I know that "as to", "on", and "of" are synonymous with "about", but I also know these words are not always interchangeable. I was wondering if there are rules for picking between these prepositions.

  1. There is still no news as to whether he will leave the company. (all four can be used with no change in meaning)
  2. I don't know what you are talking about. (only about and of can be used)
  3. I heard of that from Jim. (only of and about)
  4. The speaker spoke on the issue of liquidity markets. (all four?)

Thanks for the help.

3 Answers 3


The most basic answer to your question is that when and how they can be used all comes down to their definitions. The words "of" and "on" have quite a few variations and so there is no single right way to use them, but several.

  • "As to" almost always points to a decision that needs to be made, is going to be made, or can be made. It seems to always be followed by an adverb, but I am not sure whether or not that is the rule.

    1. I am unsure as to how we will go about this. (how to go about this is what must be decided)
    2. As to whether or not you won, I could not say. (The winner has not been decided)
  • "On" usually indicates a detailed or direct relation between the subject and its modifying prepositional phrase. Think of it like an object sitting on a table - there is direct contact.

    1. He gave a speech on the ramifications of not wearing protective gear while cycling. (The ramifications were the main topic of the speech he gave.)
    2. She was working on a solution for the global climate crisis. (The global climate crisis was the main subject of her work.)
  • "Of" often lends itself to less knowledge or detail on a subject on the surface, though that is not always the case.

    1. I have heard of him before. (I have at least a general awareness of him, but don't necessarily know much more detail.)
    2. Of all the cars, twenty were red. (There were twenty red cars, but specifically which ones were is left uncertain.)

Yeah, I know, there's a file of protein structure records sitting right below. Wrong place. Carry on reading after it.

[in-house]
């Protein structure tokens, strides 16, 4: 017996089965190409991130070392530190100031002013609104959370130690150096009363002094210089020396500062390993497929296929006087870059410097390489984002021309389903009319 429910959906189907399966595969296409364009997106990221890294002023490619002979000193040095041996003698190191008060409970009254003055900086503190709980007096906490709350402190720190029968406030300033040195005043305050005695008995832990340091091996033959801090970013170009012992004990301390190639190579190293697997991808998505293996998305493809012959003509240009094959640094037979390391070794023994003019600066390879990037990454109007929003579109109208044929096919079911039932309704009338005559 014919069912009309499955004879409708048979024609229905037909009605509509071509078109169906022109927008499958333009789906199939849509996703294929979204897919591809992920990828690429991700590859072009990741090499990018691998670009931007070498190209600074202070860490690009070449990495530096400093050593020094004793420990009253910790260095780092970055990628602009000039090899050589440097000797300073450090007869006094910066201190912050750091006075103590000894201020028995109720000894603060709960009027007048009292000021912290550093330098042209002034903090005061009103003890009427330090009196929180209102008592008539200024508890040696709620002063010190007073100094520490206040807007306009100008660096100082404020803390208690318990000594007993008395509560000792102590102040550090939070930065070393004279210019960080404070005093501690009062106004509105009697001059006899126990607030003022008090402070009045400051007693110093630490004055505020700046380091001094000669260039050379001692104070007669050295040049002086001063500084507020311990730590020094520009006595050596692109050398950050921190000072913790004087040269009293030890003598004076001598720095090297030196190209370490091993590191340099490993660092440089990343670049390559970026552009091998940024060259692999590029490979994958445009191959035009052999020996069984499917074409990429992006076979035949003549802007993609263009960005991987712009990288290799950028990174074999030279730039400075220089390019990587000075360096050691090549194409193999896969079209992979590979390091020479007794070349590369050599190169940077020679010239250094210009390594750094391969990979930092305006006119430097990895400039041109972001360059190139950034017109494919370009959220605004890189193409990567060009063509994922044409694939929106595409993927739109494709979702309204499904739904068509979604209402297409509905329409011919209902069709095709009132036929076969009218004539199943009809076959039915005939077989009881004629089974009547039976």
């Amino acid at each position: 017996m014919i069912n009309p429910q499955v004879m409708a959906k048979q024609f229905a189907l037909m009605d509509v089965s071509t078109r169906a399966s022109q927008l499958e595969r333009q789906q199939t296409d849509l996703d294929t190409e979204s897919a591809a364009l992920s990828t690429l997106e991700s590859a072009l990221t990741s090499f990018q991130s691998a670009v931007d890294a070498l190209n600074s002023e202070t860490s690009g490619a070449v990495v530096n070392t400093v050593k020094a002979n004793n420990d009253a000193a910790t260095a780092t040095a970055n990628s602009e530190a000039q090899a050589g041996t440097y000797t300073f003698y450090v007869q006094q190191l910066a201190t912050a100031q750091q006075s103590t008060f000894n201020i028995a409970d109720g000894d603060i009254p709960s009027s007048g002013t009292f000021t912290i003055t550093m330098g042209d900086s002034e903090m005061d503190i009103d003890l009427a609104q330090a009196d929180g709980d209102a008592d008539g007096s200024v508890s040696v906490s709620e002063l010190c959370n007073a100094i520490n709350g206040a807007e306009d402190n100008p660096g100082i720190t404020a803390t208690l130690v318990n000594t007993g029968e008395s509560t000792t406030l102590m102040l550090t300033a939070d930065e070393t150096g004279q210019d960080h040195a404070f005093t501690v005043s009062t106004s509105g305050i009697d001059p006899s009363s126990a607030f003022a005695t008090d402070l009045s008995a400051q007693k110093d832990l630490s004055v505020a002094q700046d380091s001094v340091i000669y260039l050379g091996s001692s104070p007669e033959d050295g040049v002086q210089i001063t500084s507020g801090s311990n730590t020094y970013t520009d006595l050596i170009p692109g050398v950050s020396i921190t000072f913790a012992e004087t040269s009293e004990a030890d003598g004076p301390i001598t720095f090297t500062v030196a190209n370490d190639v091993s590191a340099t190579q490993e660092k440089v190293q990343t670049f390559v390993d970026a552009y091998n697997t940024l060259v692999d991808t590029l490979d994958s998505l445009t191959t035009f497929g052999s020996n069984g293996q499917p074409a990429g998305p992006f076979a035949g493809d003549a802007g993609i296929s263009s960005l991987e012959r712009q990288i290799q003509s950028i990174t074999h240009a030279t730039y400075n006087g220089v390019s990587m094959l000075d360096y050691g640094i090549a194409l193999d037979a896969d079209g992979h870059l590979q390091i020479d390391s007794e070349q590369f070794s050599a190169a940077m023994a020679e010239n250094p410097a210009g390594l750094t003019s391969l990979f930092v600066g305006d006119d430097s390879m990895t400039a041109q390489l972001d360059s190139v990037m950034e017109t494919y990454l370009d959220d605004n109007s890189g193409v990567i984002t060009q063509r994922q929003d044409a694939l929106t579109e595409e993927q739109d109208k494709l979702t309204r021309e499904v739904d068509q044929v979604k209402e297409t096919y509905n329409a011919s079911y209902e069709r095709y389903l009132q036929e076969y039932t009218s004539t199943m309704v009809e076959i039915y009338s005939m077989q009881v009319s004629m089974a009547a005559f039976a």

• "About" simply signifies a relation or subject. It can indicate great detail or a general association. Often times "of" or "on" can be used in place of "about."

    1. He knew many things about life and love. (He knew a good number of things about life and love. It's very general. Both of and on can be used here.)
    2. Her story was about the joys of sailing. (The subject of her story was the joys of sailing. Both on and of can be used here, though I feel on would work better.)

Right, they aren't exact synonyms, and it's all pretty idiomatic.

So no hard-and-fast rules, no.

In 1, "news of whether" does not really work and would have to be reworded as "news of the possibility that" instead I would say.

In 4, "spoke of" has more of a meaning of "merely mentioned", whereas the others would mean closer to "spoke directly about". And "spoke to" would be less awkward than "spoke as to".

In general, "about" has a connotation of "directly but also around", where "on" means more "specifically to", and "of" requires a more definite object than the others. "As to" is a bit highfalutin as well.

  • So "of" is the weakest of the bunch, while "about" and "as to" are in the middle of the pack, and "on" is the strongest as in all the statements that make up speech said are on top of the topic in question. Also, in all instances of "as to", can I cut out the "as" without affecting the meaning of the sentence?
    – ed86
    Commented Dec 22, 2015 at 16:00
  • No, the "as" cannot usually be cut out, sentence 1 being an example. Only after certain verbs is "to" better than "as to". Again, it's idiomatic.
    – Jeff Y
    Commented Dec 22, 2015 at 16:56

In all of the examples, about can be used. Sentence #3 would sound better with about, while sentence #4 probably sounds better as written. Also, regarding sentence #3, if "I heard that from Jim" accurately conveys the meaning, it would be better than what is written.

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